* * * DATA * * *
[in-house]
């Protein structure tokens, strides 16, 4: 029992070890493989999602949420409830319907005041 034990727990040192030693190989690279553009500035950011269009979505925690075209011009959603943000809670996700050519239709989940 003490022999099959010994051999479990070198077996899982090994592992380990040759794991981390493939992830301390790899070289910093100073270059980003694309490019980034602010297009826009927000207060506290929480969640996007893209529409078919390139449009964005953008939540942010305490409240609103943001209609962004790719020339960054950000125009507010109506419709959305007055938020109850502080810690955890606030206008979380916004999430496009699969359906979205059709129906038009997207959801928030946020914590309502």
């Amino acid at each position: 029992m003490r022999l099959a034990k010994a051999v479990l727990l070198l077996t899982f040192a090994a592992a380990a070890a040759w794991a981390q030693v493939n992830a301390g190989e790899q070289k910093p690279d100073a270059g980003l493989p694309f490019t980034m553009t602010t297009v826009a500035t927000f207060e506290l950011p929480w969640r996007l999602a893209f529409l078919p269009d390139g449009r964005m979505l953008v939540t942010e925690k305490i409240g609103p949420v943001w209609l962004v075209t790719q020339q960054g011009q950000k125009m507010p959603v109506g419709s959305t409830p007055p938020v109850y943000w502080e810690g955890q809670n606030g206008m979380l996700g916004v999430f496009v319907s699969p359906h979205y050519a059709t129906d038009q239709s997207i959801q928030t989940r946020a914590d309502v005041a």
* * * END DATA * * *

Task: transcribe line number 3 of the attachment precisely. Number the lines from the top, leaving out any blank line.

């Amino acid at each position: 029992m003490r022999l099959a034990k010994a051999v479990l727990l070198l077996t899982f040192a090994a592992a380990a070890a040759w794991a981390q030693v493939n992830a301390g190989e790899q070289k910093p690279d100073a270059g980003l493989p694309f490019t980034m553009t602010t297009v826009a500035t927000f207060e506290l950011p929480w969640r996007l999602a893209f529409l078919p269009d390139g449009r964005m979505l953008v939540t942010e925690k305490i409240g609103p949420v943001w209609l962004v075209t790719q020339q960054g011009q950000k125009m507010p959603v109506g419709s959305t409830p007055p938020v109850y943000w502080e810690g955890q809670n606030g206008m979380l996700g916004v999430f496009v319907s699969p359906h979205y050519a059709t129906d038009q239709s997207i959801q928030t989940r946020a914590d309502v005041a």